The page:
The former roommate of Santa Barbara killer Elliot Rodger said today he had a "bad feeling" while living with Rodger and should have taken the "opportunity to help" his troubled roommate.
"I felt that this was someone who needed help and he had put himself in a position where he couldn't help himself and that puts it on the community to help those who can’t help each other," Chris Rugg, a junior who is a film major at the University of California, Santa Barbara, told ABC News.
"I had my opportunity living him when I knew things were up that I could have called in and it was my opportunity to help and I didn't," Rugg said.
Rugg said he moved out of the apartment he shared with Rodger and another male student last June because he was "getting really uncomfortable living there."
Looking back at Rodger's deadly rampage, Rugg said he saw all of the warning signs that something wasn't right. Even still, "I just didn't want to put myself out there when it mattered," he said.
Among the six people that Rodger killed were his two current roommates and a guest who was visiting them.
Rugg said his roommate informed him that he believed Rodger had a firearm because he could hear a gun "clicking."
"I didn't hear the clicks, but he said that he would click the gun over and over and the way the room is set up you could see the silhouette of everything that's going on there."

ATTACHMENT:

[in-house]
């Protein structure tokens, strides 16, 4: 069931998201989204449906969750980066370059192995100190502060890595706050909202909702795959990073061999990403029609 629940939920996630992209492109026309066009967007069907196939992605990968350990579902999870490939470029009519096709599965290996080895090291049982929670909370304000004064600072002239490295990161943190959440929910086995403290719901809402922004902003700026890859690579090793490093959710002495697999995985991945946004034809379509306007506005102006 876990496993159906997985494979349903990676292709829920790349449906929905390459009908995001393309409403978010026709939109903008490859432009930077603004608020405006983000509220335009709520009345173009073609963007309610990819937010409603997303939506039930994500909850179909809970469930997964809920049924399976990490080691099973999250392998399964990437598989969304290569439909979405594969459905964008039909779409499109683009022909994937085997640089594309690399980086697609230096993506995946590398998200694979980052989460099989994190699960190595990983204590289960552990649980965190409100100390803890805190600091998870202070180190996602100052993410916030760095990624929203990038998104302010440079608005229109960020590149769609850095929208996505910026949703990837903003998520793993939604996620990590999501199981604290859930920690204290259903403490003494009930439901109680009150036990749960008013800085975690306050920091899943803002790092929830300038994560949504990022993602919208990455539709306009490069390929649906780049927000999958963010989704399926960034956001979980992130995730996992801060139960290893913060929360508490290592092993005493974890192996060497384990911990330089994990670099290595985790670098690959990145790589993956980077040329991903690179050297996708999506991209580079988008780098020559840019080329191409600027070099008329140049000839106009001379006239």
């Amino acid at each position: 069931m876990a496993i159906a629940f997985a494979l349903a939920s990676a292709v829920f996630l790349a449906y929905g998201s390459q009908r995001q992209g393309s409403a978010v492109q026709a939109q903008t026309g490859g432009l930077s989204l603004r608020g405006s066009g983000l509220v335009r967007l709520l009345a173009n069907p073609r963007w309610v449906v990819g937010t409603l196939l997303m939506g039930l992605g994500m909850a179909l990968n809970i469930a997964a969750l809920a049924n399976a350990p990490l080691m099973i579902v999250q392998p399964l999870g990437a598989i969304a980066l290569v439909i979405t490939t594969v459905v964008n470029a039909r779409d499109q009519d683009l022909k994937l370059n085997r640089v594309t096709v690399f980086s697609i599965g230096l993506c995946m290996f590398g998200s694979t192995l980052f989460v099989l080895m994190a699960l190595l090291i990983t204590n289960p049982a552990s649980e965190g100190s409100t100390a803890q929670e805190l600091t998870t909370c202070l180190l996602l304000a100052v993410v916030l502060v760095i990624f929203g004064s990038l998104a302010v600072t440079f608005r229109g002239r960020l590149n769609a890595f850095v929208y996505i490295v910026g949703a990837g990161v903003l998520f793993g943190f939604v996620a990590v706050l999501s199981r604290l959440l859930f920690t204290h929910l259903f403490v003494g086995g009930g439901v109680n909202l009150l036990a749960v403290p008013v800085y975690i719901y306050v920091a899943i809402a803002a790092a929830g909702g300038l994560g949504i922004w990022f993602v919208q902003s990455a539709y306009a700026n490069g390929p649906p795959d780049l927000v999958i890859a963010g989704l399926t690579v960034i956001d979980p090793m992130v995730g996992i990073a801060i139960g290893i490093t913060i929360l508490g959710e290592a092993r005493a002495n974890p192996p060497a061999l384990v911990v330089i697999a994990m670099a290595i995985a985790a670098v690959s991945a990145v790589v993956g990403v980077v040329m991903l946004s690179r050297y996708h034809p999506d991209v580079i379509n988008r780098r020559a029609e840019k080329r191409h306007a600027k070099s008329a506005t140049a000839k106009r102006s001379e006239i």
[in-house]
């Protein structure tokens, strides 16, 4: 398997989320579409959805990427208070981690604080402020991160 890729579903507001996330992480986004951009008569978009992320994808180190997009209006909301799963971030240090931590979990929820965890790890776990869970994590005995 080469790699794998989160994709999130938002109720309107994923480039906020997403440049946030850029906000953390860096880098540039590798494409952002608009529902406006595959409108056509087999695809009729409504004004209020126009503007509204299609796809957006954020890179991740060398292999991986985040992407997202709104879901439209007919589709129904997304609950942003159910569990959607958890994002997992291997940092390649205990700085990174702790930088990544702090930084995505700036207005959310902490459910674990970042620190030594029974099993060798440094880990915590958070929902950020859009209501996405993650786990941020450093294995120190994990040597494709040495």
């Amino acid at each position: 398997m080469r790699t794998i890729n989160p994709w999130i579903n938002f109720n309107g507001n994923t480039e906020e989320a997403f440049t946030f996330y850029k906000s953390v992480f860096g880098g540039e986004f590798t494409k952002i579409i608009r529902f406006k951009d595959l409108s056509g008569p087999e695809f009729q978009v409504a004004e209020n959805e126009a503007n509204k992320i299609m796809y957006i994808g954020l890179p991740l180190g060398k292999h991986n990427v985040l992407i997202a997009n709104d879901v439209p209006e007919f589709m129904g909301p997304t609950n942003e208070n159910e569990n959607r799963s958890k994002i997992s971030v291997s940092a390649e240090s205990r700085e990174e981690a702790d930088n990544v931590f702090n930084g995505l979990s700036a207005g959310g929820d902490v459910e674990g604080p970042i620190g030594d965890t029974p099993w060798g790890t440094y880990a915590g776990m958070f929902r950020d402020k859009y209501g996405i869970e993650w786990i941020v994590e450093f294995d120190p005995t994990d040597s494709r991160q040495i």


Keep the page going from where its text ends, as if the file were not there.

In his manifesto, Rodger referred to Rugg and another roommate, Jon, as "nerds" who were "friendly and pleasant" to live with.
Rugg said the trio were matched as roommates at their apartment complex after filling out a worksheet about their personalities.
"I guess we were the quiet apartment," he said.
Rodger took them up on social invites for meals or gym time but after the fourth or fifth time, he stopped, Rugg said.
While his roommate was a man of few words and seemed to be eager to avoid conversation, Rugg said he heard him having what he presumed to be telephone conversations from his bedroom that got "angrier and louder."
"There was a lot of just frustration for how he was not having a good time at school and how no one seemed to want to hang out with him, and it just got more and more serious," Rugg said.
When Rodger wasn't in his bedroom, Rugg said he would occasionally go out for the weekend.
"Everything that he dreamed of, this was when it was going to happen," Rugg said. "The Isla Vista culture is very much focused on going out, having a party and taking a girl home with you and stuff like that, so I can understand it hurting and making him feel lonely if it doesn't work out, but not quite to the extreme that it was taken."
When Rugg found out his former roommate was behind the Santa Barbara carnage, he said he sadly wasn't surprised, and hopes others can learn from his experience.
"I realized that if I am not surprised that this is something he would have done then why did I not say anything?" Rugg said.
"For situations like this, it’s a community’s responsibility to help these people before something like this happens," he said. "And in Elliot’s case I guess we failed, but if we take from this and move forward, hopefully we can identify these people before anything happens in the future."